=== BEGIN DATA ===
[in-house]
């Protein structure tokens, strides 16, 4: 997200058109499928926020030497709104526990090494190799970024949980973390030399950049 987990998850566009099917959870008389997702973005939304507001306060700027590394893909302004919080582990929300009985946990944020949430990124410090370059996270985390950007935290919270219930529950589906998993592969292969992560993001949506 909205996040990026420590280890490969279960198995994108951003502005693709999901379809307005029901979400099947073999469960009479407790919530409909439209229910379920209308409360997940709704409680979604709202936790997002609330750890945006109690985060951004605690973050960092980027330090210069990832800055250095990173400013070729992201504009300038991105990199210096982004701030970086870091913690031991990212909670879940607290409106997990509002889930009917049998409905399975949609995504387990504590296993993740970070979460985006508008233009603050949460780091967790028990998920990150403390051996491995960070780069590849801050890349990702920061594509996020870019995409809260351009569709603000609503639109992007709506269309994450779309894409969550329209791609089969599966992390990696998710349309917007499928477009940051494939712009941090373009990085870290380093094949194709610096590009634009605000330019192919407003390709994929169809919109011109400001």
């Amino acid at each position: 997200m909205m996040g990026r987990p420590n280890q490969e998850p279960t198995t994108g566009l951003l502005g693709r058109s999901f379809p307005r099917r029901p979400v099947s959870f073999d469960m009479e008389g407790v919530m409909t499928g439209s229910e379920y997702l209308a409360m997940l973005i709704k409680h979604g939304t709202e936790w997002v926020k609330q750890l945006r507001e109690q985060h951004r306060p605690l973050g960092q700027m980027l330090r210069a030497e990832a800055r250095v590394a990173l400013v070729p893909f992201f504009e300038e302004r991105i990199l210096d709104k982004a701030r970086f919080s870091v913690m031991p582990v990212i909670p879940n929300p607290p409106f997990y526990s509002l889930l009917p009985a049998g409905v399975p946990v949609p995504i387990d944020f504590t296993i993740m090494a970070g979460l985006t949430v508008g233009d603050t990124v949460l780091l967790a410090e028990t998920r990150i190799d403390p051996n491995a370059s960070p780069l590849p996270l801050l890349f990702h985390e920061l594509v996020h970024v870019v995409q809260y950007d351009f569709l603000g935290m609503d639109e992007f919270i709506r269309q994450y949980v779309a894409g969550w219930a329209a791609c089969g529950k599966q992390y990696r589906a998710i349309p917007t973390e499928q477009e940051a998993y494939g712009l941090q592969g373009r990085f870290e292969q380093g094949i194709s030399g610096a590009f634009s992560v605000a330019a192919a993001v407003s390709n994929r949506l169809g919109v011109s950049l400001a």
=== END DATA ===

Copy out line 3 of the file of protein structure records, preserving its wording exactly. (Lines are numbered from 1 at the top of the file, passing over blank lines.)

């Amino acid at each position: 997200m909205m996040g990026r987990p420590n280890q490969e998850p279960t198995t994108g566009l951003l502005g693709r058109s999901f379809p307005r099917r029901p979400v099947s959870f073999d469960m009479e008389g407790v919530m409909t499928g439209s229910e379920y997702l209308a409360m997940l973005i709704k409680h979604g939304t709202e936790w997002v926020k609330q750890l945006r507001e109690q985060h951004r306060p605690l973050g960092q700027m980027l330090r210069a030497e990832a800055r250095v590394a990173l400013v070729p893909f992201f504009e300038e302004r991105i990199l210096d709104k982004a701030r970086f919080s870091v913690m031991p582990v990212i909670p879940n929300p607290p409106f997990y526990s509002l889930l009917p009985a049998g409905v399975p946990v949609p995504i387990d944020f504590t296993i993740m090494a970070g979460l985006t949430v508008g233009d603050t990124v949460l780091l967790a410090e028990t998920r990150i190799d403390p051996n491995a370059s960070p780069l590849p996270l801050l890349f990702h985390e920061l594509v996020h970024v870019v995409q809260y950007d351009f569709l603000g935290m609503d639109e992007f919270i709506r269309q994450y949980v779309a894409g969550w219930a329209a791609c089969g529950k599966q992390y990696r589906a998710i349309p917007t973390e499928q477009e940051a998993y494939g712009l941090q592969g373009r990085f870290e292969q380093g094949i194709s030399g610096a590009f634009s992560v605000a330019a192919a993001v407003s390709n994929r949506l169809g919109v011109s950049l400001a």